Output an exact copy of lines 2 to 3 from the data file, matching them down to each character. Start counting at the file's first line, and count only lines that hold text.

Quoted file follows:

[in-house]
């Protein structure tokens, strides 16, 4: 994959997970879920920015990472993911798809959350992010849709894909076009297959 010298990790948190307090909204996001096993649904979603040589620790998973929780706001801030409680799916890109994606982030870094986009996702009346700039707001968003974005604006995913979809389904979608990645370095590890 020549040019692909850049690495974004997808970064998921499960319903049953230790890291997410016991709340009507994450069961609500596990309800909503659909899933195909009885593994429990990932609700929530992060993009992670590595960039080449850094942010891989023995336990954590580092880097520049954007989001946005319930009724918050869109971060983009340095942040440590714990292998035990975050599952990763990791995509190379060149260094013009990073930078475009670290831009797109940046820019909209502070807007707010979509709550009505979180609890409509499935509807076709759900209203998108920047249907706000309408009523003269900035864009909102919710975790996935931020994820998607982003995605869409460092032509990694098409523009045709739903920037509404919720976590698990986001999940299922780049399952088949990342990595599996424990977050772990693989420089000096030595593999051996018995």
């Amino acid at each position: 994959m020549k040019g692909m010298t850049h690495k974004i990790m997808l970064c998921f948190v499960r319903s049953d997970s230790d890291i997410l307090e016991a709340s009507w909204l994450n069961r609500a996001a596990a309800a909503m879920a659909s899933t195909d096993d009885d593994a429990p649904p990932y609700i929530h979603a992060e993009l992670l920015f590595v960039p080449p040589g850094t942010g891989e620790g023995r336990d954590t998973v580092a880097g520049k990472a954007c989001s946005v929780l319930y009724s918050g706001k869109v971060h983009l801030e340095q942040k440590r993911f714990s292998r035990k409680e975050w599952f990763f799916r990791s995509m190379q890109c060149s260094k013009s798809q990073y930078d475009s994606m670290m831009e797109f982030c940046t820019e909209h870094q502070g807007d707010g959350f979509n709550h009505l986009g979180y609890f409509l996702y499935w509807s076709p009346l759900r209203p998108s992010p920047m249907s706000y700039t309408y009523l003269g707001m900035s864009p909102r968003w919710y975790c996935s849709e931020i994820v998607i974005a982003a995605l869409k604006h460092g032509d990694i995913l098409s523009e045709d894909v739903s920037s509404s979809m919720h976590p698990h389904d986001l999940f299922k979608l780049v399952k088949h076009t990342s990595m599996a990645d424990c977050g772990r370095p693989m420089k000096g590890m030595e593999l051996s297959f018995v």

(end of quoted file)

């Protein structure tokens, strides 16, 4: 994959997970879920920015990472993911798809959350992010849709894909076009297959 010298990790948190307090909204996001096993649904979603040589620790998973929780706001801030409680799916890109994606982030870094986009996702009346700039707001968003974005604006995913979809389904979608990645370095590890 020549040019692909850049690495974004997808970064998921499960319903049953230790890291997410016991709340009507994450069961609500596990309800909503659909899933195909009885593994429990990932609700929530992060993009992670590595960039080449850094942010891989023995336990954590580092880097520049954007989001946005319930009724918050869109971060983009340095942040440590714990292998035990975050599952990763990791995509190379060149260094013009990073930078475009670290831009797109940046820019909209502070807007707010979509709550009505979180609890409509499935509807076709759900209203998108920047249907706000309408009523003269900035864009909102919710975790996935931020994820998607982003995605869409460092032509990694098409523009045709739903920037509404919720976590698990986001999940299922780049399952088949990342990595599996424990977050772990693989420089000096030595593999051996018995």
């Amino acid at each position: 994959m020549k040019g692909m010298t850049h690495k974004i990790m997808l970064c998921f948190v499960r319903s049953d997970s230790d890291i997410l307090e016991a709340s009507w909204l994450n069961r609500a996001a596990a309800a909503m879920a659909s899933t195909d096993d009885d593994a429990p649904p990932y609700i929530h979603a992060e993009l992670l920015f590595v960039p080449p040589g850094t942010g891989e620790g023995r336990d954590t998973v580092a880097g520049k990472a954007c989001s946005v929780l319930y009724s918050g706001k869109v971060h983009l801030e340095q942040k440590r993911f714990s292998r035990k409680e975050w599952f990763f799916r990791s995509m190379q890109c060149s260094k013009s798809q990073y930078d475009s994606m670290m831009e797109f982030c940046t820019e909209h870094q502070g807007d707010g959350f979509n709550h009505l986009g979180y609890f409509l996702y499935w509807s076709p009346l759900r209203p998108s992010p920047m249907s706000y700039t309408y009523l003269g707001m900035s864009p909102r968003w919710y975790c996935s849709e931020i994820v998607i974005a982003a995605l869409k604006h460092g032509d990694i995913l098409s523009e045709d894909v739903s920037s509404s979809m919720h976590p698990h389904d986001l999940f299922k979608l780049v399952k088949h076009t990342s990595m599996a990645d424990c977050g772990r370095p693989m420089k000096g590890m030595e593999l051996s297959f018995v």